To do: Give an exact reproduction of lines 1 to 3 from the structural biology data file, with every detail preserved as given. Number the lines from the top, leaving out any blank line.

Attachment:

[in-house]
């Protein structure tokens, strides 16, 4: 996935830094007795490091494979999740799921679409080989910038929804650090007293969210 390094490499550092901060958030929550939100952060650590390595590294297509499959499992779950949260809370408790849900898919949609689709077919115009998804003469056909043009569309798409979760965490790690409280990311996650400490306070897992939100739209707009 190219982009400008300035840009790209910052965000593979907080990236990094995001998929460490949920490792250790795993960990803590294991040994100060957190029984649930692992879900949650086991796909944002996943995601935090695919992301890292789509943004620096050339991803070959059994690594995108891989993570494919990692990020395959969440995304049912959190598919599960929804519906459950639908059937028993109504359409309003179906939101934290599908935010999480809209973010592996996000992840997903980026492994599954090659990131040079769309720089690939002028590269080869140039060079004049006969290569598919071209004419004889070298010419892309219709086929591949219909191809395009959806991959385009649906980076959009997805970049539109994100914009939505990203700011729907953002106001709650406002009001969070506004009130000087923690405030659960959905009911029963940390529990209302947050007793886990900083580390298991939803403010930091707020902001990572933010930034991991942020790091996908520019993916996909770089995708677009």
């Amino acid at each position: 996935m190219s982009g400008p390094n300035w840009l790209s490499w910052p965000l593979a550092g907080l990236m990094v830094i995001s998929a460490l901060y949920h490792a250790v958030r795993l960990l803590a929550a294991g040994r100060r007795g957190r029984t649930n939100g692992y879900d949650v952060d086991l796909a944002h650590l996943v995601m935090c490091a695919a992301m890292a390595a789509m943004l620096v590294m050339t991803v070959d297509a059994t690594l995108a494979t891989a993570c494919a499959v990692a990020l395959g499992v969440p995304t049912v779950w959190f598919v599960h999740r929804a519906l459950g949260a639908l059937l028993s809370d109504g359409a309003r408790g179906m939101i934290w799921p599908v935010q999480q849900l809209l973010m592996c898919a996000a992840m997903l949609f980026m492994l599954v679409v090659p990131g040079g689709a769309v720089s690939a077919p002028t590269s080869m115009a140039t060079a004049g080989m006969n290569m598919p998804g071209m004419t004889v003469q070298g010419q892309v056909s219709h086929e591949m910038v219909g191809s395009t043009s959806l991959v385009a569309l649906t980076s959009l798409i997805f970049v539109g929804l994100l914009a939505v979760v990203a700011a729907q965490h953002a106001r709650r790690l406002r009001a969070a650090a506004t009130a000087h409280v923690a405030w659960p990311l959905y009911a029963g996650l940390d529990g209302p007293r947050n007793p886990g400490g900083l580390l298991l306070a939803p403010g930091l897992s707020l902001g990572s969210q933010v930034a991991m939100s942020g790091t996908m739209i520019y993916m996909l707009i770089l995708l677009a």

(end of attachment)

[in-house]
């Protein structure tokens, strides 16, 4: 996935830094007795490091494979999740799921679409080989910038929804650090007293969210 390094490499550092901060958030929550939100952060650590390595590294297509499959499992779950949260809370408790849900898919949609689709077919115009998804003469056909043009569309798409979760965490790690409280990311996650400490306070897992939100739209707009 190219982009400008300035840009790209910052965000593979907080990236990094995001998929460490949920490792250790795993960990803590294991040994100060957190029984649930692992879900949650086991796909944002996943995601935090695919992301890292789509943004620096050339991803070959059994690594995108891989993570494919990692990020395959969440995304049912959190598919599960929804519906459950639908059937028993109504359409309003179906939101934290599908935010999480809209973010592996996000992840997903980026492994599954090659990131040079769309720089690939002028590269080869140039060079004049006969290569598919071209004419004889070298010419892309219709086929591949219909191809395009959806991959385009649906980076959009997805970049539109994100914009939505990203700011729907953002106001709650406002009001969070506004009130000087923690405030659960959905009911029963940390529990209302947050007793886990900083580390298991939803403010930091707020902001990572933010930034991991942020790091996908520019993916996909770089995708677009």
């Amino acid at each position: 996935m190219s982009g400008p390094n300035w840009l790209s490499w910052p965000l593979a550092g907080l990236m990094v830094i995001s998929a460490l901060y949920h490792a250790v958030r795993l960990l803590a929550a294991g040994r100060r007795g957190r029984t649930n939100g692992y879900d949650v952060d086991l796909a944002h650590l996943v995601m935090c490091a695919a992301m890292a390595a789509m943004l620096v590294m050339t991803v070959d297509a059994t690594l995108a494979t891989a993570c494919a499959v990692a990020l395959g499992v969440p995304t049912v779950w959190f598919v599960h999740r929804a519906l459950g949260a639908l059937l028993s809370d109504g359409a309003r408790g179906m939101i934290w799921p599908v935010q999480q849900l809209l973010m592996c898919a996000a992840m997903l949609f980026m492994l599954v679409v090659p990131g040079g689709a769309v720089s690939a077919p002028t590269s080869m115009a140039t060079a004049g080989m006969n290569m598919p998804g071209m004419t004889v003469q070298g010419q892309v056909s219709h086929e591949m910038v219909g191809s395009t043009s959806l991959v385009a569309l649906t980076s959009l798409i997805f970049v539109g929804l994100l914009a939505v979760v990203a700011a729907q965490h953002a106001r709650r790690l406002r009001a969070a650090a506004t009130a000087h409280v923690a405030w659960p990311l959905y009911a029963g996650l940390d529990g209302p007293r947050n007793p886990g400490g900083l580390l298991l306070a939803p403010g930091l897992s707020l902001g990572s969210q933010v930034a991991m939100s942020g790091t996908m739209i520019y993916m996909l707009i770089l995708l677009a």